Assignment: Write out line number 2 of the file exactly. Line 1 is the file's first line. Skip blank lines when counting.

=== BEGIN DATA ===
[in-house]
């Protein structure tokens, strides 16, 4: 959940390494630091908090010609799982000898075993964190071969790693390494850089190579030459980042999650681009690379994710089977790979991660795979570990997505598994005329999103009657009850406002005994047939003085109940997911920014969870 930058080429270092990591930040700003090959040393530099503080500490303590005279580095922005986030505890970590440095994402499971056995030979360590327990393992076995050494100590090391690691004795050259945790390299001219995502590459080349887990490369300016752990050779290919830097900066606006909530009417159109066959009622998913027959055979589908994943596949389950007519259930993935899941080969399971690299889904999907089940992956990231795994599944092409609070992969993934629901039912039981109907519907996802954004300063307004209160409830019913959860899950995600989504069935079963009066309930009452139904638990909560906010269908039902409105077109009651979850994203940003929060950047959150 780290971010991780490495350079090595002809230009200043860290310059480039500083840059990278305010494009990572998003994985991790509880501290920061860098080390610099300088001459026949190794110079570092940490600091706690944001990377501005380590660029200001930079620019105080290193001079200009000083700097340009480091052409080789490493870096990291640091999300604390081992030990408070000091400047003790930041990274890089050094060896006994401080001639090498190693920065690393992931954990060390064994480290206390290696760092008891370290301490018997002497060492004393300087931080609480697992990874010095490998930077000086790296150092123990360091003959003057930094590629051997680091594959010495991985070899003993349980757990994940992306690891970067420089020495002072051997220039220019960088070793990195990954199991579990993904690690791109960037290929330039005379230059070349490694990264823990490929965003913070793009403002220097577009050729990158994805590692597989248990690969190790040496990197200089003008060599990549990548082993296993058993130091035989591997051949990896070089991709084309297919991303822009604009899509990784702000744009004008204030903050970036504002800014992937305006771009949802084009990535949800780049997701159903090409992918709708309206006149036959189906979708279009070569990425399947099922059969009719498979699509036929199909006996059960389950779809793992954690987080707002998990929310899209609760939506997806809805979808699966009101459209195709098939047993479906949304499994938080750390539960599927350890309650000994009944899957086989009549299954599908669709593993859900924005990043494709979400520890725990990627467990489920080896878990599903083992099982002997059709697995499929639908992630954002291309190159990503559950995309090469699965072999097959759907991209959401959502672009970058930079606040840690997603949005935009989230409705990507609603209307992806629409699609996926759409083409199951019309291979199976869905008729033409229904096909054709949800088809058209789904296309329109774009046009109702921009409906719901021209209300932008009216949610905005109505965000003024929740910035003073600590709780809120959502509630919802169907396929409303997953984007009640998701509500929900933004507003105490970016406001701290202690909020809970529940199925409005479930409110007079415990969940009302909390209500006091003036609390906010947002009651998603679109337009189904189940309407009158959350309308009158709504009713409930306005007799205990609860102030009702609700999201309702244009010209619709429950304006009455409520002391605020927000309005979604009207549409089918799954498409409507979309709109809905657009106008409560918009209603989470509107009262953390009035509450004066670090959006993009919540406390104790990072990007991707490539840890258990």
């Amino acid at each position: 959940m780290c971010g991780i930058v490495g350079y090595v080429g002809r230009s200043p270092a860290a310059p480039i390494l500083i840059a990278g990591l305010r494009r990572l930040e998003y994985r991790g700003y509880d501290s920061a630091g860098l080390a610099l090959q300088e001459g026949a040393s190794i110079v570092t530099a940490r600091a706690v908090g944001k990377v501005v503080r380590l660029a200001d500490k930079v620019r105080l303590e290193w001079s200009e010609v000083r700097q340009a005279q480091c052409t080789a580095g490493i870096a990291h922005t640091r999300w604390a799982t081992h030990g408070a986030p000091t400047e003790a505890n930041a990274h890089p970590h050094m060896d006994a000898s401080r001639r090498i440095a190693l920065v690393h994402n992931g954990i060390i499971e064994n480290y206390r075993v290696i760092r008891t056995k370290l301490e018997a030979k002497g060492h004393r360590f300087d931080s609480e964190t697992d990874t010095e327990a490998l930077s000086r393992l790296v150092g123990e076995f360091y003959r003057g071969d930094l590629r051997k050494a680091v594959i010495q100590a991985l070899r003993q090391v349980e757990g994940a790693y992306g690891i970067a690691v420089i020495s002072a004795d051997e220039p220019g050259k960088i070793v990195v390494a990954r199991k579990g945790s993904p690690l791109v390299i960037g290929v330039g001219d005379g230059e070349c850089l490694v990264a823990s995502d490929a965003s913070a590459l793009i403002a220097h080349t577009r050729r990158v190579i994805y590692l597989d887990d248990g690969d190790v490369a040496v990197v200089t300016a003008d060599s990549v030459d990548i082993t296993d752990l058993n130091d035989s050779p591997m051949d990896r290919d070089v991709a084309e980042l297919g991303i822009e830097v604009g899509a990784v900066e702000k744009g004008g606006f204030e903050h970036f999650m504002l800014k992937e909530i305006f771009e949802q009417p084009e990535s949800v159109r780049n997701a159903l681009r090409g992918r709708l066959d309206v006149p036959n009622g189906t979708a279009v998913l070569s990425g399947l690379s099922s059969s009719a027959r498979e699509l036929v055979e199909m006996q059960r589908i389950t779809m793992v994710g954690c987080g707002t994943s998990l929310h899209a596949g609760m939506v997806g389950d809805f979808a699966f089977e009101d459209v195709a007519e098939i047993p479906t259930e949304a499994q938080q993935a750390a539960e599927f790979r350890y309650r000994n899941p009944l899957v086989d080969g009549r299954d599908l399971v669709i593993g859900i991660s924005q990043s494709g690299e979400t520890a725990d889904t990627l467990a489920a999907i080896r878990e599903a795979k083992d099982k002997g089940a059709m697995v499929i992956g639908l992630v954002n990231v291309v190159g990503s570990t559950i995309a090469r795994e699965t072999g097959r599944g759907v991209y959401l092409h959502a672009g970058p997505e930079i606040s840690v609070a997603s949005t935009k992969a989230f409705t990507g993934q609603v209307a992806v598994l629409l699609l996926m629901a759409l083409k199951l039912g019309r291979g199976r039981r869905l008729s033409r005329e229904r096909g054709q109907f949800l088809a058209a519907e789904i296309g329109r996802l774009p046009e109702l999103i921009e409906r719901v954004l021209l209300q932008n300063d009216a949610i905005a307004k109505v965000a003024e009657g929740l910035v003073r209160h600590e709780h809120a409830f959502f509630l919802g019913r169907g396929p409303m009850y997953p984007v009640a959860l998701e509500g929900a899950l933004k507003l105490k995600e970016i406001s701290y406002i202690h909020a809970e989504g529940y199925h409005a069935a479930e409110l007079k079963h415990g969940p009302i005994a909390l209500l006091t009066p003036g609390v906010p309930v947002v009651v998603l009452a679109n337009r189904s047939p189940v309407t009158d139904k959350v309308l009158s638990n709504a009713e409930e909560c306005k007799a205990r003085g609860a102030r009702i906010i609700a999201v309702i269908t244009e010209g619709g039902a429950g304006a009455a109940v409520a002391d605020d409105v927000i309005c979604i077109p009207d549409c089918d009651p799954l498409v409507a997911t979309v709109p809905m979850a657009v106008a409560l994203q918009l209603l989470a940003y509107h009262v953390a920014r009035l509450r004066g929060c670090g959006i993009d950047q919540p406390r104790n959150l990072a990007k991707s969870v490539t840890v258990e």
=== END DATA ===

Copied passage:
């Protein structure tokens, strides 16, 4: 959940390494630091908090010609799982000898075993964190071969790693390494850089190579030459980042999650681009690379994710089977790979991660795979570990997505598994005329999103009657009850406002005994047939003085109940997911920014969870 930058080429270092990591930040700003090959040393530099503080500490303590005279580095922005986030505890970590440095994402499971056995030979360590327990393992076995050494100590090391690691004795050259945790390299001219995502590459080349887990490369300016752990050779290919830097900066606006909530009417159109066959009622998913027959055979589908994943596949389950007519259930993935899941080969399971690299889904999907089940992956990231795994599944092409609070992969993934629901039912039981109907519907996802954004300063307004209160409830019913959860899950995600989504069935079963009066309930009452139904638990909560906010269908039902409105077109009651979850994203940003929060950047959150 780290971010991780490495350079090595002809230009200043860290310059480039500083840059990278305010494009990572998003994985991790509880501290920061860098080390610099300088001459026949190794110079570092940490600091706690944001990377501005380590660029200001930079620019105080290193001079200009000083700097340009480091052409080789490493870096990291640091999300604390081992030990408070000091400047003790930041990274890089050094060896006994401080001639090498190693920065690393992931954990060390064994480290206390290696760092008891370290301490018997002497060492004393300087931080609480697992990874010095490998930077000086790296150092123990360091003959003057930094590629051997680091594959010495991985070899003993349980757990994940992306690891970067420089020495002072051997220039220019960088070793990195990954199991579990993904690690791109960037290929330039005379230059070349490694990264823990490929965003913070793009403002220097577009050729990158994805590692597989248990690969190790040496990197200089003008060599990549990548082993296993058993130091035989591997051949990896070089991709084309297919991303822009604009899509990784702000744009004008204030903050970036504002800014992937305006771009949802084009990535949800780049997701159903090409992918709708309206006149036959189906979708279009070569990425399947099922059969009719498979699509036929199909006996059960389950779809793992954690987080707002998990929310899209609760939506997806809805979808699966009101459209195709098939047993479906949304499994938080750390539960599927350890309650000994009944899957086989009549299954599908669709593993859900924005990043494709979400520890725990990627467990489920080896878990599903083992099982002997059709697995499929639908992630954002291309190159990503559950995309090469699965072999097959759907991209959401959502672009970058930079606040840690997603949005935009989230409705990507609603209307992806629409699609996926759409083409199951019309291979199976869905008729033409229904096909054709949800088809058209789904296309329109774009046009109702921009409906719901021209209300932008009216949610905005109505965000003024929740910035003073600590709780809120959502509630919802169907396929409303997953984007009640998701509500929900933004507003105490970016406001701290202690909020809970529940199925409005479930409110007079415990969940009302909390209500006091003036609390906010947002009651998603679109337009189904189940309407009158959350309308009158709504009713409930306005007799205990609860102030009702609700999201309702244009010209619709429950304006009455409520002391605020927000309005979604009207549409089918799954498409409507979309709109809905657009106008409560918009209603989470509107009262953390009035509450004066670090959006993009919540406390104790990072990007991707490539840890258990």